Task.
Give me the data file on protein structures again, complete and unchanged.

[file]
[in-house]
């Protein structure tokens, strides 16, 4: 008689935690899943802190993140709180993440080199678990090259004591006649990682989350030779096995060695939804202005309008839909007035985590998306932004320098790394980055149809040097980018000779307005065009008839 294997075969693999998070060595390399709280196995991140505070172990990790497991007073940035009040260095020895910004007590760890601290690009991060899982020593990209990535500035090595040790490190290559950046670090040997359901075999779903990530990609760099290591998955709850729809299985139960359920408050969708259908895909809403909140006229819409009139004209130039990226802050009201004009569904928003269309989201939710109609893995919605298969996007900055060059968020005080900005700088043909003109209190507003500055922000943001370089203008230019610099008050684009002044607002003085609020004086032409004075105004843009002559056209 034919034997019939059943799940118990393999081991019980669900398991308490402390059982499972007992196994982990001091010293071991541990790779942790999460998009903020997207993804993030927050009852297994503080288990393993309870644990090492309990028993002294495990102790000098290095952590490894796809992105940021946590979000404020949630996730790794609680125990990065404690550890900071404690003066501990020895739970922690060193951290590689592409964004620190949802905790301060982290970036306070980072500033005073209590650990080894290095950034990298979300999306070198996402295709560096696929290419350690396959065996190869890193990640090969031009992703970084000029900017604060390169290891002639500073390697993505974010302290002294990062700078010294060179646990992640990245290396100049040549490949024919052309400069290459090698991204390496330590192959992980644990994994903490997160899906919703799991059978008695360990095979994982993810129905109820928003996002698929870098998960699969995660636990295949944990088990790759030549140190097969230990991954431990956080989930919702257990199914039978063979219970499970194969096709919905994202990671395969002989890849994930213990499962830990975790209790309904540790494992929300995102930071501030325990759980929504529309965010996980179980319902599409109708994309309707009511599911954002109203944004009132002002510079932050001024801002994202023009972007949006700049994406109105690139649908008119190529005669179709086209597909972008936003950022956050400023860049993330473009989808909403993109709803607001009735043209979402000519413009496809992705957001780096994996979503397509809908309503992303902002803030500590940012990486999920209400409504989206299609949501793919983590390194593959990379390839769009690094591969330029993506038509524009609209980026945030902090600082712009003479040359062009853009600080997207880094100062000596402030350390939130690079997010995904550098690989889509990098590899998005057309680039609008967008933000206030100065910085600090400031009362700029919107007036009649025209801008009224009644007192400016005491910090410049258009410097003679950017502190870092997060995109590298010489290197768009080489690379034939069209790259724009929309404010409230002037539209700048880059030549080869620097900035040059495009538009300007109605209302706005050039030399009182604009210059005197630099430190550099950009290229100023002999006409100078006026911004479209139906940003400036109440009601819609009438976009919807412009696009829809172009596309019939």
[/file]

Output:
[in-house]
């Protein structure tokens, strides 16, 4: 008689935690899943802190993140709180993440080199678990090259004591006649990682989350030779096995060695939804202005309008839909007035985590998306932004320098790394980055149809040097980018000779307005065009008839 294997075969693999998070060595390399709280196995991140505070172990990790497991007073940035009040260095020895910004007590760890601290690009991060899982020593990209990535500035090595040790490190290559950046670090040997359901075999779903990530990609760099290591998955709850729809299985139960359920408050969708259908895909809403909140006229819409009139004209130039990226802050009201004009569904928003269309989201939710109609893995919605298969996007900055060059968020005080900005700088043909003109209190507003500055922000943001370089203008230019610099008050684009002044607002003085609020004086032409004075105004843009002559056209 034919034997019939059943799940118990393999081991019980669900398991308490402390059982499972007992196994982990001091010293071991541990790779942790999460998009903020997207993804993030927050009852297994503080288990393993309870644990090492309990028993002294495990102790000098290095952590490894796809992105940021946590979000404020949630996730790794609680125990990065404690550890900071404690003066501990020895739970922690060193951290590689592409964004620190949802905790301060982290970036306070980072500033005073209590650990080894290095950034990298979300999306070198996402295709560096696929290419350690396959065996190869890193990640090969031009992703970084000029900017604060390169290891002639500073390697993505974010302290002294990062700078010294060179646990992640990245290396100049040549490949024919052309400069290459090698991204390496330590192959992980644990994994903490997160899906919703799991059978008695360990095979994982993810129905109820928003996002698929870098998960699969995660636990295949944990088990790759030549140190097969230990991954431990956080989930919702257990199914039978063979219970499970194969096709919905994202990671395969002989890849994930213990499962830990975790209790309904540790494992929300995102930071501030325990759980929504529309965010996980179980319902599409109708994309309707009511599911954002109203944004009132002002510079932050001024801002994202023009972007949006700049994406109105690139649908008119190529005669179709086209597909972008936003950022956050400023860049993330473009989808909403993109709803607001009735043209979402000519413009496809992705957001780096994996979503397509809908309503992303902002803030500590940012990486999920209400409504989206299609949501793919983590390194593959990379390839769009690094591969330029993506038509524009609209980026945030902090600082712009003479040359062009853009600080997207880094100062000596402030350390939130690079997010995904550098690989889509990098590899998005057309680039609008967008933000206030100065910085600090400031009362700029919107007036009649025209801008009224009644007192400016005491910090410049258009410097003679950017502190870092997060995109590298010489290197768009080489690379034939069209790259724009929309404010409230002037539209700048880059030549080869620097900035040059495009538009300007109605209302706005050039030399009182604009210059005197630099430190550099950009290229100023002999006409100078006026911004479209139906940003400036109440009601819609009438976009919807412009696009829809172009596309019939």